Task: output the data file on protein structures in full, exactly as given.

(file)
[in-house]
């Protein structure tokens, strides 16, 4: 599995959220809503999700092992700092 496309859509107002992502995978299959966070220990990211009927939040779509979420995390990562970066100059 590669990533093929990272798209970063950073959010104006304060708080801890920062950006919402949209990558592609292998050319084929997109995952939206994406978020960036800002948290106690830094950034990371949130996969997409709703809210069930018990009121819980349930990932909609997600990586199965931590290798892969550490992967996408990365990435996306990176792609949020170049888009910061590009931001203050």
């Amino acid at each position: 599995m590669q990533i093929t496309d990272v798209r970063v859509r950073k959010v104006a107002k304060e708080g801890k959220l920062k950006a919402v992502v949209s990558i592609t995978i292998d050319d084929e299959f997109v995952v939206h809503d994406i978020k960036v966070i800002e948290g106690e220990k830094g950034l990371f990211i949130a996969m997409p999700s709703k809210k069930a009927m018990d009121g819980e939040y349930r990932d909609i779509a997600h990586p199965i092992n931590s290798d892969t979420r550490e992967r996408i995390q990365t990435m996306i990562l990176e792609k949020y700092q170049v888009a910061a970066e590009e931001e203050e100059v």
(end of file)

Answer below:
[in-house]
């Protein structure tokens, strides 16, 4: 599995959220809503999700092992700092 496309859509107002992502995978299959966070220990990211009927939040779509979420995390990562970066100059 590669990533093929990272798209970063950073959010104006304060708080801890920062950006919402949209990558592609292998050319084929997109995952939206994406978020960036800002948290106690830094950034990371949130996969997409709703809210069930018990009121819980349930990932909609997600990586199965931590290798892969550490992967996408990365990435996306990176792609949020170049888009910061590009931001203050």
């Amino acid at each position: 599995m590669q990533i093929t496309d990272v798209r970063v859509r950073k959010v104006a107002k304060e708080g801890k959220l920062k950006a919402v992502v949209s990558i592609t995978i292998d050319d084929e299959f997109v995952v939206h809503d994406i978020k960036v966070i800002e948290g106690e220990k830094g950034l990371f990211i949130a996969m997409p999700s709703k809210k069930a009927m018990d009121g819980e939040y349930r990932d909609i779509a997600h990586p199965i092992n931590s290798d892969t979420r550490e992967r996408i995390q990365t990435m996306i990562l990176e792609k949020y700092q170049v888009a910061a970066e590009e931001e203050e100059v």